Grades 4 - 7
Grade level Equivalent: 5.5
Lexile® Measure: 870L
DRA: Not Available
Guided Reading: Not Available
- Bullying Experiences
- Middle School
- Hispanic and Latin American
- Friends and Friendship
- Peer Pressure
- Objectionable Language
About This Book
What happens when a prank goes too far?
Carlos is so weird. He always talks about aliens in this annoying shaky voice, he acts up in class and gets everyone else in trouble, and when he starts scratching himself? He's totally gross. Trina and her friends have had enough, and they've come up with the perfect way to "get" Carlos. But when Trina is assigned to work with Carlos on a class project, she discovers both his sweetness and the full extent of his problems. Will she be able to go through with the prank? And what will happen to Carlos when —if — he gets it?
Kevin Emerson draws on his experience as a former inner-city schoolteacher in this extraordinary novel about bullies, pranks, rocky friendships, and what it means to "get" someone.
* "The jungle of middle-school peer pressure is the setting of this gripping story...perfectly captures the classroom power struggles of friends and enemies, as well as the terror of being an outsider if you don’t go along with the group. The dialogue is right on, as is the hurt of betrayal and the guilt that cannot be resolved. In the exciting climax, the class plays their prank during a lightning storm in the mountains, and the setting is part of the drama as a city kid discovers the sense of space on the mountaintop and the feeling of being a giant and a speck at the same time." — Booklist, starred review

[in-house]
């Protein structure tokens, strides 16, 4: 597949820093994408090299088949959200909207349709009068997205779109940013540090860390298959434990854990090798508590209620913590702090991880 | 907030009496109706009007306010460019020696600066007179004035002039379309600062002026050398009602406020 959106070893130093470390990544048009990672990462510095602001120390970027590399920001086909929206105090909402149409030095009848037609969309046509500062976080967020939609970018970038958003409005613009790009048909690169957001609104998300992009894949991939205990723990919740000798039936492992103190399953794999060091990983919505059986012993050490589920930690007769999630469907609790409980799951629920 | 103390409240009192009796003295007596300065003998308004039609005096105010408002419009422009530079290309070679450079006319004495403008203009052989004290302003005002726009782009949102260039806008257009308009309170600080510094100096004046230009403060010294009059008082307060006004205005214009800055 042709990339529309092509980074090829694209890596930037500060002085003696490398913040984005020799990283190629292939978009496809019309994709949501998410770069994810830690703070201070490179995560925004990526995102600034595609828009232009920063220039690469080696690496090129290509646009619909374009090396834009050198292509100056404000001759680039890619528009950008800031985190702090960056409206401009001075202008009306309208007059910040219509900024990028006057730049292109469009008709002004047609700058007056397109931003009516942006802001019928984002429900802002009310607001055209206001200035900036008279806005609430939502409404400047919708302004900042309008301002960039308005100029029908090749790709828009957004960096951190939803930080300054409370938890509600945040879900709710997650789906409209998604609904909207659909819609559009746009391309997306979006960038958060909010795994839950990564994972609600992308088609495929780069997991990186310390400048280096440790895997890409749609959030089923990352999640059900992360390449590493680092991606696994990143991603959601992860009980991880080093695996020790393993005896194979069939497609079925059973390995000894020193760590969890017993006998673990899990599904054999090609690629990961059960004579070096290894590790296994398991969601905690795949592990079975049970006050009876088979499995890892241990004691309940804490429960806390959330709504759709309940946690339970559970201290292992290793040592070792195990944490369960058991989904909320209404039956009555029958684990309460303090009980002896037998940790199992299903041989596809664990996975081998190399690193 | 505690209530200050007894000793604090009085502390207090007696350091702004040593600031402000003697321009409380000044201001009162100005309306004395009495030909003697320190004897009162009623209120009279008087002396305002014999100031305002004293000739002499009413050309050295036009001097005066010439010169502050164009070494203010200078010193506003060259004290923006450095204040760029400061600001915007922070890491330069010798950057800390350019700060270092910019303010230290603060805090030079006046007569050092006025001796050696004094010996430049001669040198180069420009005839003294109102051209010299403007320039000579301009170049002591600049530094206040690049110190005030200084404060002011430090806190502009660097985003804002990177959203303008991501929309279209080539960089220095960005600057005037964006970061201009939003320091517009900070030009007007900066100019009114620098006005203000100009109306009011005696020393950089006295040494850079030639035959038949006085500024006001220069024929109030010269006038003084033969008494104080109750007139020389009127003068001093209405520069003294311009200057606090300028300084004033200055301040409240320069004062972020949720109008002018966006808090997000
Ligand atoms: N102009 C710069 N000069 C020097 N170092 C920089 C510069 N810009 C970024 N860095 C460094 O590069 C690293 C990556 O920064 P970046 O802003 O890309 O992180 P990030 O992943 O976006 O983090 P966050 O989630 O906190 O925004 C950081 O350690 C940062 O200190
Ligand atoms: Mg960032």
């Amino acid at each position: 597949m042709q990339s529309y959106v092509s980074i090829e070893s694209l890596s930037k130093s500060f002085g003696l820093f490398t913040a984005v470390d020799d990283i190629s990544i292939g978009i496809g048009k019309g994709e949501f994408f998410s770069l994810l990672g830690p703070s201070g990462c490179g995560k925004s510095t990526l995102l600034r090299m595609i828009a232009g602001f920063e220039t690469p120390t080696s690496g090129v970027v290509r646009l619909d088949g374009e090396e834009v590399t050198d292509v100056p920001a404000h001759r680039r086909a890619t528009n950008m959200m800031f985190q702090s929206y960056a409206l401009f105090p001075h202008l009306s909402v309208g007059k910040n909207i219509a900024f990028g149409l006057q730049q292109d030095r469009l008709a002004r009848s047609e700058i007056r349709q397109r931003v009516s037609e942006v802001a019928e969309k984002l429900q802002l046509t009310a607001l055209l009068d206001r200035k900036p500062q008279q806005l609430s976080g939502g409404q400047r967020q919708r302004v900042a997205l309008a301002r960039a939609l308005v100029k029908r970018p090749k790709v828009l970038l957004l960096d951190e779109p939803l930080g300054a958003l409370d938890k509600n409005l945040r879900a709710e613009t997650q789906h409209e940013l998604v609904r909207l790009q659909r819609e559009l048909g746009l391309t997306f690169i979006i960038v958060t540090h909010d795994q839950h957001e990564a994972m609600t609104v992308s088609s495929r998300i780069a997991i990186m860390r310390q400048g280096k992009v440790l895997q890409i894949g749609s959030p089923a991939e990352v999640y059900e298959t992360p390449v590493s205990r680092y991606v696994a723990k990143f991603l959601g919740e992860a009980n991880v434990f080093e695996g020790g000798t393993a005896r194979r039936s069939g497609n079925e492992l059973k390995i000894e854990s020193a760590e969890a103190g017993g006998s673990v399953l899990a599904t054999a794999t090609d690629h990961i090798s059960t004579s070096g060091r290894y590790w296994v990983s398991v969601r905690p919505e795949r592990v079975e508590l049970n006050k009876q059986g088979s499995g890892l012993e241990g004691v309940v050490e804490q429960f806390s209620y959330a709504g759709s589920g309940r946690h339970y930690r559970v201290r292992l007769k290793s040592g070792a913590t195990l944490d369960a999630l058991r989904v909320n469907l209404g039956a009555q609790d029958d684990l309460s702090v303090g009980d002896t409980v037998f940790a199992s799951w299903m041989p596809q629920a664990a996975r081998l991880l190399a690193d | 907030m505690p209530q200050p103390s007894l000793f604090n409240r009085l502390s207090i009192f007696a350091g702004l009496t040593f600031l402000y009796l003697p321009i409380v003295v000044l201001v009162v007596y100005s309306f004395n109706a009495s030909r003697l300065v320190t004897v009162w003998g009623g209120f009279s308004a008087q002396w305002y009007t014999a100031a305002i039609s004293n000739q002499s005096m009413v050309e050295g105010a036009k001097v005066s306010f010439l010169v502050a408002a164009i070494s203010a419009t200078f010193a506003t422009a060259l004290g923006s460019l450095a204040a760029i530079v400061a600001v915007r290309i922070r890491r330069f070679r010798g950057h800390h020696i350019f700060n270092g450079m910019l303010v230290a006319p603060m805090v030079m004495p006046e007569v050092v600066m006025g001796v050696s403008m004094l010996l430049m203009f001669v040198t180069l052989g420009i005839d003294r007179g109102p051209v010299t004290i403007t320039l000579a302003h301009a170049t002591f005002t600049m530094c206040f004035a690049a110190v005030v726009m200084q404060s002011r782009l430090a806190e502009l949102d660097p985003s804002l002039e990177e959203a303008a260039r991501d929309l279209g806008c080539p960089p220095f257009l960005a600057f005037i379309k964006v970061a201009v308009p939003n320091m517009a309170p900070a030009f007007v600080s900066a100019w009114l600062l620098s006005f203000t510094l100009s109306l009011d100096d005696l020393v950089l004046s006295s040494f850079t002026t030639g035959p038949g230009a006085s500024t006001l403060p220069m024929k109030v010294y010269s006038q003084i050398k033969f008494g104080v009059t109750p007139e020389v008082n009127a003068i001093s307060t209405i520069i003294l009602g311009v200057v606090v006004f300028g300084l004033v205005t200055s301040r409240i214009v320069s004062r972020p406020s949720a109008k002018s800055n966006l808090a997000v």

"Emerson’s ability to write realistic dialogue and his understanding of the dynamics of middle-school cliques and their inherent power struggles are evident here. The detailed, original and somewhat mysterious nature of Carlos’s idiosyncrasies adds a real spark to this now familiar tale of bullying." — Kirkus Reviews
"Emerson makes the tug-of-war within Trina — between her growing empathy for Carlos and her desire to fit in with her friends — realistic and compelling. Trina's narration is authentic, and dialogue involving parents, teachers and classmates feels lifelike, too." — Publishers Weekly